A MESSAGE FROM FATHER NICK 6 – 26th April 2020
A tale of two suppers…
…Or rather, two tales of a single supper. The meal at Emmaus which Luke describes in this Sunday’s gospel, is one of our best-loved Scripture passages. It teaches us and reassures us, and we respond to it from our hearts. That has been true for believers in every time and place. It was true even for the notorious “bad boy” artist Michelangelo Merisi, better known to us as Caravaggio, who painted the scene twice in contrasting circumstances.
The first time was in 1601, when Caravaggio produced the famous version in the National Gallery, an artistic tour de force, brightly coloured, wonderfully composed and filled with energy and light. At the dramatic centre of the scene, a curiously un-bearded Christ adds to the impression of vibrant new life.
This was a time of peak success for Caravaggio, but there were ominous signs as he roamed the meaner streets of Rome, getting into brawls and carrying a sword – tellingly, most of what we know about him during this time comes from court records. In the end, the seemingly inevitable happened: he killed a man and had to flee from Rome. Desperate for pardon from the pope, he became an exile who would never return.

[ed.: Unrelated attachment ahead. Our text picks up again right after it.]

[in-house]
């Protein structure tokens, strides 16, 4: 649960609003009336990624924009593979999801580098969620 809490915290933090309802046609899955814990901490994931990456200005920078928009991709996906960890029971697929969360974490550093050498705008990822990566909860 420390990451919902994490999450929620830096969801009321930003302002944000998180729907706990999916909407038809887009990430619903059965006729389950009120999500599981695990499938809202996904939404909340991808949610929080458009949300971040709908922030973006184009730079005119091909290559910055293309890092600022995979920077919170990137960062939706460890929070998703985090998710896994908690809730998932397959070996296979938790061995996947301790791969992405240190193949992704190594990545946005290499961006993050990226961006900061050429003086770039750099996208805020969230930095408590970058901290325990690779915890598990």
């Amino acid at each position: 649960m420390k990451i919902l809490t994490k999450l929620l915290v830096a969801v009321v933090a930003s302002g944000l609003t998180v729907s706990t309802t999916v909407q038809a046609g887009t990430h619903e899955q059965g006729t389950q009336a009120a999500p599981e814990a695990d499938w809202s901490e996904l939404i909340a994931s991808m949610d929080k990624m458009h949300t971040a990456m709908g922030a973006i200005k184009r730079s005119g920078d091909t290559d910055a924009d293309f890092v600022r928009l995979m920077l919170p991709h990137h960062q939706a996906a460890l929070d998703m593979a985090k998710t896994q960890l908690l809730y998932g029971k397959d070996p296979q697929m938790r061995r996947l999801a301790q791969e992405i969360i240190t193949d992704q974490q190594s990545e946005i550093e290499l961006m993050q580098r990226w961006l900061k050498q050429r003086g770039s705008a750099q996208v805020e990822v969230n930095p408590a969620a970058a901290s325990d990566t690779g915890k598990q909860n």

In the summer of 1606 just after the killing, while he was in hiding near Rome, he painted his second version of the Supper at Emmaus, and this is a very different kind of picture. Now the palette is dimmed and the faces all show suffering – even the face of Christ appears careworn. Caravaggio’s paintings of this time are described as having an “aching loneliness”.
What had changed? Not the meaning of Easter, but Caravaggio’s situation and perhaps his understanding of it all. At this special time of closeness to our risen Lord, we might remember how greatly our own circumstances affect our spiritual perception. Like the two disciples and like poor, desperate Caravaggio, we are asked to listen to the “stranger” we meet on our road. Led by him, we too can let our hearts burn within us.